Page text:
Internet is F**King up! Is it my Router(comcast) or my new Desktop Wifi Card?

OK so here is what has been happening, a few days ago we switched ISP, and now use Comcast. The modem had to be moved out of my room so my desktop was without internet, so i ordered a desktop WiFi card, when it showed up today (This one: ) i hooked it all up, and everything was connected fine. I was getting WiFi and everything was great. But my download speeds are spiking like crazy (0.5kbs-2mbs) and even worse, i cant online game AT ALL, my ping is really low, but it disconnects all the freaking time!!!! Ive tried everything from tinkering with the network cards properties to tinkering inside the router, please help me ;-;


Windows 7 OS

ASUS PCE-AC66 Network Card

Comcast/Xfinity Router: Arris: TG862G/CT

Also, im on the other side of the house, roughly 30+ feet away. (which is why i bought such a expensive network card...)

And i think that's it, any help would be greatly appreciated!! Thank you!


@Response, Ok i did that (i already set the channel to 11, after doing some research, but ive changed the security type, lets see if it helps, ill post again if it does or doesn't :)

Update 2:

@response *continued* Nope, didnt help anything, still laggy as ****, and still d/cing pretty often. I know it isnt our ISP, cuz we had a lower package and i lagged less...

3 Answers

  • Anonymous
    7 years ago
    Favorite Answer

    Wireless connections suck for online gaming.

    For gaming you would be much better off with a Ethernet connection.

    Latency is the delay (ping time) in milliseconds that it takes the signal to travel to the server and back. The lower the number the better, but you'll definitely want a ping time of under 120 ms or you'll have major problems. Excessive latency (ping) can cause your online games to lag. Your ping may be 30 ms and wireless interference could cause it to spike to 200 ms or more.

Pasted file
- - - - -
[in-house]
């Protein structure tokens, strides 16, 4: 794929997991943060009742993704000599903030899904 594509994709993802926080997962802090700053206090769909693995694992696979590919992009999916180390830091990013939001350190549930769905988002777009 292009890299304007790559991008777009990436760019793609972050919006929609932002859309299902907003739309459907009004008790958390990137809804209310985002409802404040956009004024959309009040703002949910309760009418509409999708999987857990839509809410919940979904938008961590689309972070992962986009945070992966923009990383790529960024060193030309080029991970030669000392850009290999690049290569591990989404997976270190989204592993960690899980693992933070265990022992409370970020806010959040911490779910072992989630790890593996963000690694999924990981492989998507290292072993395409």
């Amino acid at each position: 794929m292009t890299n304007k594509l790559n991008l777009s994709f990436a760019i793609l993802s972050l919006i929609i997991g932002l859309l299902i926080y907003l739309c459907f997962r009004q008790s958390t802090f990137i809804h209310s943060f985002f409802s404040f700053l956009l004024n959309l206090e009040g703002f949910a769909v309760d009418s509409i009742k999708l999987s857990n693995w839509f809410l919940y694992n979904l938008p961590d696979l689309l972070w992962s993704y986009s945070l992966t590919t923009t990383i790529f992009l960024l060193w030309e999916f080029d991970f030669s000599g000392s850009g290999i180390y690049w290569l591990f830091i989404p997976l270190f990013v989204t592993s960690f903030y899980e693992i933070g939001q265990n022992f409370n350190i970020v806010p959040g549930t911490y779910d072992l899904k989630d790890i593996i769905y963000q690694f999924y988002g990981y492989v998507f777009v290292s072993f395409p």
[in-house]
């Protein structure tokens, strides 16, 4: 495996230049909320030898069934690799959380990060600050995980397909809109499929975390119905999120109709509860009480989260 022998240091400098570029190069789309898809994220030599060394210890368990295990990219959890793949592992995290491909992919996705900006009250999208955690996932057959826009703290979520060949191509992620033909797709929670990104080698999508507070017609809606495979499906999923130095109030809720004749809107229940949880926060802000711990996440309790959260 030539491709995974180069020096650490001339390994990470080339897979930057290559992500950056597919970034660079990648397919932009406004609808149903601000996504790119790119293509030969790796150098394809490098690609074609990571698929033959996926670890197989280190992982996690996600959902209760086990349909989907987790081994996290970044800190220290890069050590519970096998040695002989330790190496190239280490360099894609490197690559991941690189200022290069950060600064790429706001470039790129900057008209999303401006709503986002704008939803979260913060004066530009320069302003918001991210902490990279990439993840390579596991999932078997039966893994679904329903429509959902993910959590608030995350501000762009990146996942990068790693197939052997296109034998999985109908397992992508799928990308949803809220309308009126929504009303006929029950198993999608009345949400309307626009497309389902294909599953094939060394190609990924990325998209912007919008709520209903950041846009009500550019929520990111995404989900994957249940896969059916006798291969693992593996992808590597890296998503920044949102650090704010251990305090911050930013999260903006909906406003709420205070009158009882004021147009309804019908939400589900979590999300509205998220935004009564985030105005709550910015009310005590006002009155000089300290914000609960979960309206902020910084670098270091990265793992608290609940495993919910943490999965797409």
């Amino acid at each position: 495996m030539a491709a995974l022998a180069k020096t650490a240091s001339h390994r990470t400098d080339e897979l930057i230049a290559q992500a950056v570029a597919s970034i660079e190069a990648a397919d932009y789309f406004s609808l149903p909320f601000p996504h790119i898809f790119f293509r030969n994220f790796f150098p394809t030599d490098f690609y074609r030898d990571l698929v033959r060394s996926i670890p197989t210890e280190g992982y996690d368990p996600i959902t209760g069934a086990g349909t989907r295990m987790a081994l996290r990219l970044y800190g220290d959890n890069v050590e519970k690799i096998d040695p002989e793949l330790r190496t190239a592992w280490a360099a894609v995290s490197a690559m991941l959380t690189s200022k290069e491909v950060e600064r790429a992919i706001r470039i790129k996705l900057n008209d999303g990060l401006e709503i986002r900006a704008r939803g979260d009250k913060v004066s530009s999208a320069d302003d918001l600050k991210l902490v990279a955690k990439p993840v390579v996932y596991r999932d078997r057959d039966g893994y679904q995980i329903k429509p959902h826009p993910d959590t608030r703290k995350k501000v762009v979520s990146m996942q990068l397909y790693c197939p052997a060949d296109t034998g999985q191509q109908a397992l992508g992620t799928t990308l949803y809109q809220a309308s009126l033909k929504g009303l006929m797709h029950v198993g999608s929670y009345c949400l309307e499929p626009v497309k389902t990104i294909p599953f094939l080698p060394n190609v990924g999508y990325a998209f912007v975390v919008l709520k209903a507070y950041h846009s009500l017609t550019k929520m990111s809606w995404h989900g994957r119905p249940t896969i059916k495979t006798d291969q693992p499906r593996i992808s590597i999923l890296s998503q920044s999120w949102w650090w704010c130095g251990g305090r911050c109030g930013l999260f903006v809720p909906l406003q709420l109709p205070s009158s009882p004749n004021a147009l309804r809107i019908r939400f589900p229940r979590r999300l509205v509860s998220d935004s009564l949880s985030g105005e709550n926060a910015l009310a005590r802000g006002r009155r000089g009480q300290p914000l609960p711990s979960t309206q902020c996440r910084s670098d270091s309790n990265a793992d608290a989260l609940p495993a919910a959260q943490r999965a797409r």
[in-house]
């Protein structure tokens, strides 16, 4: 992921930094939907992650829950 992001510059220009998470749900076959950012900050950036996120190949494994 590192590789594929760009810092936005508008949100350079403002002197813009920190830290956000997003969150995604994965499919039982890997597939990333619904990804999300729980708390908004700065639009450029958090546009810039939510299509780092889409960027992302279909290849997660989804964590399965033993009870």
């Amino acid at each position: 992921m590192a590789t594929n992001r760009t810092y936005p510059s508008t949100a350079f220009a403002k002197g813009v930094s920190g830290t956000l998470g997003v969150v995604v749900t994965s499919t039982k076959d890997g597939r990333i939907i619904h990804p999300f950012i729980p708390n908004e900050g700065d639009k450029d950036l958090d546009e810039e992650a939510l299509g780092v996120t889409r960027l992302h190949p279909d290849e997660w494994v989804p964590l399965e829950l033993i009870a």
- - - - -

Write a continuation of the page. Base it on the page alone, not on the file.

It may be hard to get a good wireless signal in all parts of your house. Wireless signals are affected by many factors including distance, wall density, electrical interference, directional antenna range, etc.

    Depending on the size of your house and the factors listed above, you may need one or more wireless access points or wireless range extenders to cover all areas adequately.

    Just because a particular wireless router works good at one location does not guarantee that it will have similar performance in a different location. The same is true of various wireless adapters and devices, one device may work well with a low wireless signal while another won't.

    You should try to centrally locate your wireless router or gateway up high and away from dense walls and electrical and 2.4 GHz wireless interference such as microwave ovens, cordless phones, baby monitors, etc.

    There are solutions if you still have a weak or intermittent wireless signal.

    A direct Ethernet cable to the router is the most reliable and requires no security configurations. For a fixed device such as a PC or game console this if by far the best option.

    If it is impractical to string cable, there are other options such as powerline network adapters.

    You plug one in by the router and one in the location where you need Internet access and connect them to the devices with standard Ethernet patch cables.

    The network signals are transmitted over your existing home electrical wiring which will not be affected by wireless interference.

    However, if you need wireless mobility, there are various ways to extend a Internet connection to areas with a weak wireless signal.

    Devices such as wireless extenders can expand your wireless range if need be.

    The wireless range extender receives weak wireless signals and repeats them to extend the signal range to greater distances. Some models include 4 Ethernet ports in addition to the wireless radio.

    Good Luck...

    Source(s): ISP Info. -
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  • 4 years ago

    It can be both wirelessly from your computer's wifi antenna to the router's wifi antenna or with an Ethernet cable out of your computer's Ethernet port to the router's Ethernet port. So far as connecting to the internet goes, they are both the identical; you are going to be capable to do the identical matters over the internet with a wired connection as a wireless connection.

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  • Nunya
    Lv 7
    7 years ago

    Try changing your encryption type to wpa2-aes and change the channel to 11 (less used than 1 and 6). Some wifi devices suck hard with mixed mode security (tg862g is wpa/wpa2 mixed mode security by default)

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